Another object of the present invention is to provide a device that is similar to the POTS. In this regard, a true telephone phone set, one that doesn't require to be booted up to run a standard PC, is provided with a phone keypad for DTMF dialing similar to a regular phone. The set includes a hand set with a receiver and mouth piece and can be used to make voice connections via the PSTN and compressed audio using the Internet protocol.
All Internet access functions are transparent to the user while in normal voice mode operation. An Internet access button is depressed by the user to activate access to the Internet using a preprogrammed access number and other access parameters stored in an erasable memory circuit. The user selects a recipient from a stored address list or creates a new recipient using the alphanumeric keyboard. Once the call is established, a user at either end speaks directly into a microphone on the base of the device wherein his voice signal is digitized into a voice file that is stored, compressed and routed to the user at the other end.
Yet another object of the present invention is to provide a visual interface to the information content of an audio message transferred over the Internet. To achieve this, a display screen display driver are provided inside the base of the phone. A digital signal processor inside the phone decodes the incoming message and strips the address portion of the message. The address is displayed at the phone screen display identifying the identity of the the caller.
For a more complete understanding of the present invention, including its features and advantages, reference is now made to the following detailed description, taken in conjunction with the accompanying drawings.
In the drawings:
FIG. 1 illustrates a prior art Internet audio set;
FIG. 2 is a top side view of the Internet phone according to the present invention; and
FIG. 3 is a detailed circuit diagram for the Internet phone according to the invention.
Corresponding numerals refer to corresponding parts in the figures unless otherwise indicated.
In FIG. 1, a prior art Internet audio set is shown and denoted generally as 10. Internet set 10 includes a personal computer (PC) 15 with a keyboard 17 and monitor 19. Inside the PC 15 are a plurality of application programs which are stored generally on hard disk 21. A microphone 23 is communicably attached to the PC 15 via cable 25 which carries audio signals from the user to a processing board 27. The processing board 27 digitizes the voice signal and creates a voice file which can be stored on hard disk 21 prior to transmission.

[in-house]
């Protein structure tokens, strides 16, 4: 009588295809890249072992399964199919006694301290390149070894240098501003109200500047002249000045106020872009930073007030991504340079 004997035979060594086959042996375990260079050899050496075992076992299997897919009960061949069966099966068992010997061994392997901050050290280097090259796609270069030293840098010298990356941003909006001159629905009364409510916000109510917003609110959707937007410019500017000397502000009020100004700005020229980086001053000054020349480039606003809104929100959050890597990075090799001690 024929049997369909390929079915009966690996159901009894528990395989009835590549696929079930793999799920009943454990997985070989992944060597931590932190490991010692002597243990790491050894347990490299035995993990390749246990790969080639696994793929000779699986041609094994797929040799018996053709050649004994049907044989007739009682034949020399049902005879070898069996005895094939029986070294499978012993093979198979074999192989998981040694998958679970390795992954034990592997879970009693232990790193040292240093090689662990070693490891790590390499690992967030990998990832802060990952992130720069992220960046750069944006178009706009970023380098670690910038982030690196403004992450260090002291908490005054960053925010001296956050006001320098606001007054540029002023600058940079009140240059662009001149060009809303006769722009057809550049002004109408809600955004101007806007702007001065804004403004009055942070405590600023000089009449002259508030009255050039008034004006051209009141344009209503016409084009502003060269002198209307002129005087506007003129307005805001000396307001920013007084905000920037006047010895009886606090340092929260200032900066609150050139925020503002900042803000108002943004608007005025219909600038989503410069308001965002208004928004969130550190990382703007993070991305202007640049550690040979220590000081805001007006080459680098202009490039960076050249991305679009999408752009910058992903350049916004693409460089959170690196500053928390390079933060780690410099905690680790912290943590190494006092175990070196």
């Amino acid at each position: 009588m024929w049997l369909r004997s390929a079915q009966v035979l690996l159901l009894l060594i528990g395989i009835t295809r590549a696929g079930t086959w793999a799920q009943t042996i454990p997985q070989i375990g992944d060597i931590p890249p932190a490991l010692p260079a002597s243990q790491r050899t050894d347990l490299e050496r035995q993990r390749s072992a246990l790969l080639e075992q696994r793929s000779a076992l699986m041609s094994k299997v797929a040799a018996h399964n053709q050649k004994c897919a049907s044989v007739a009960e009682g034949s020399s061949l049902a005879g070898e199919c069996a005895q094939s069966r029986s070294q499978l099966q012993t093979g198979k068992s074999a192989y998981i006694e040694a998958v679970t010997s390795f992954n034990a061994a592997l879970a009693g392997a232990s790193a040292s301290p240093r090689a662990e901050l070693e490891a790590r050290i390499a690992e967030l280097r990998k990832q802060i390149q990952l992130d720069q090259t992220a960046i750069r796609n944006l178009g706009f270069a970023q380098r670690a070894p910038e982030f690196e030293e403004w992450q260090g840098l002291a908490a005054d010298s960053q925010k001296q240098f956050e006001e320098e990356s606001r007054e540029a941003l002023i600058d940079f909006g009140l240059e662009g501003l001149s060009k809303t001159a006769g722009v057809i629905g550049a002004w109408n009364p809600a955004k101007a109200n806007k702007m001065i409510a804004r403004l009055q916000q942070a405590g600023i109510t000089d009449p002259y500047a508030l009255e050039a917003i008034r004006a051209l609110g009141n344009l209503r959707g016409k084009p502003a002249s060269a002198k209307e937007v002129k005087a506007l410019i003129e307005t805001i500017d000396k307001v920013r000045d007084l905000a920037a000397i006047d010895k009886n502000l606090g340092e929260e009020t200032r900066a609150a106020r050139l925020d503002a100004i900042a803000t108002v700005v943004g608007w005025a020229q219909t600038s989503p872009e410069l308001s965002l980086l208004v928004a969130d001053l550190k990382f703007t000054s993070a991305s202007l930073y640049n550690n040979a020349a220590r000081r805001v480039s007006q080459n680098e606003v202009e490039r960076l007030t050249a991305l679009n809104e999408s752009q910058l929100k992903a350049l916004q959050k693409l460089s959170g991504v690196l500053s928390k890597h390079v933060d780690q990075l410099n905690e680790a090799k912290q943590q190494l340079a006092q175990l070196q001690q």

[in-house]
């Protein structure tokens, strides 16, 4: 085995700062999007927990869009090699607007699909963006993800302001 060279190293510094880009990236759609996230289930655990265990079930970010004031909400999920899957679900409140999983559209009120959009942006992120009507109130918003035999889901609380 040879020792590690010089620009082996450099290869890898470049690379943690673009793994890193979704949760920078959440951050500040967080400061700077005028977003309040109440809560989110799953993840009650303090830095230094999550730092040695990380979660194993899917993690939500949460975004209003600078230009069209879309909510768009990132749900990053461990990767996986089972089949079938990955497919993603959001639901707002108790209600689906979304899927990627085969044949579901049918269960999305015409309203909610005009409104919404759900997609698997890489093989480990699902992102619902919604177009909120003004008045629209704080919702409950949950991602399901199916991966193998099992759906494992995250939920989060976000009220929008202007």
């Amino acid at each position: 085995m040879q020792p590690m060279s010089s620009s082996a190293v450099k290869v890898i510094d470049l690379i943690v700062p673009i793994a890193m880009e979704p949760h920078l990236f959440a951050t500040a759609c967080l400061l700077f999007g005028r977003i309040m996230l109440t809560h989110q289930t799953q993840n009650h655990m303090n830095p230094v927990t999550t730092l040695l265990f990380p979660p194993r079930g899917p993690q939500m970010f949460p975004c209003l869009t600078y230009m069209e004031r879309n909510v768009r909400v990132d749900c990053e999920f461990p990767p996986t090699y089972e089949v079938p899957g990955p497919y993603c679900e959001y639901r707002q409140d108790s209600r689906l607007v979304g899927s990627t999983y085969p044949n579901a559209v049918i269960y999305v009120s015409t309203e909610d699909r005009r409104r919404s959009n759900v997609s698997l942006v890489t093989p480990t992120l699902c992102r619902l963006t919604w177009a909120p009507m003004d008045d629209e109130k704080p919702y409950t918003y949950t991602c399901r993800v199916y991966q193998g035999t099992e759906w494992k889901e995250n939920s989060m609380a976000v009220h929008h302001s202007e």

In operation, a user gains access to the Internet via an application program stored on hard disk 21. The manner and steps involved in such a process vary depending on the type of PC 15 and software program used. A plurality of Internet access providers may be used for this purpose wherein the user subscribes to the provider and uses a modem 29 to establish the communications link between the user and the provider. In general, the user executes a voice recording program stored on hard disk 21. The voice recording program accepts an audio signal input via the microphone 23 and operates the processing board 27. Other PC 15 functions can be operated using keyboard 17.
The processing board 27 receives the audio analog signal from the user via the microphone 23 and cable 25 and creates a corresponding digital file using on-board digital signal processing. The techniques and methods of digital signal processing are well known in the industry and by those skilled in the art.
Next, the user selects an intended recipient from the application program interface and the digital audio file is sent to the chosen recipient via the modem 29. As shown, the modem 29 is communicably attached via cable 31 to the Public Switched Telephone Network (“PSTN”) 33. Call and transmission progress information are displayed on monitor 19 depending on the status of the connection. For example, the monitor 19 can display the recipient, connection status and latest activity. Other information can be displayed depending on the software program used and the functionality of the Internet audio set 10.
The audio set 10 can also be used to receive audio files using the PSTN 33 connection and modem 29. In general, a transmitting party at a distant location uses the address of the audio set 10 to transmit digitized audio messages over the Internet in the manner described above. The audio set 10, and more specifically processing board 27, receives the incoming audio signal and transforms it to its corresponding analog equivalent. The analog audio signal is broadcast over the PC speaker 35 which is controlled by the audio application software.
Thus, the prior art audio set 10 provides a mechanism for voice communications over the Internet using the above described process and hardware shown in FIG. 1. Variations of set 10 are also available using similar methods of operation and allowing users a plurality of similar functionality. Such systems, however, are substantially similar in that they depend on use of a PC 15, application programs, and other similar equipment as shown in FIG. 1.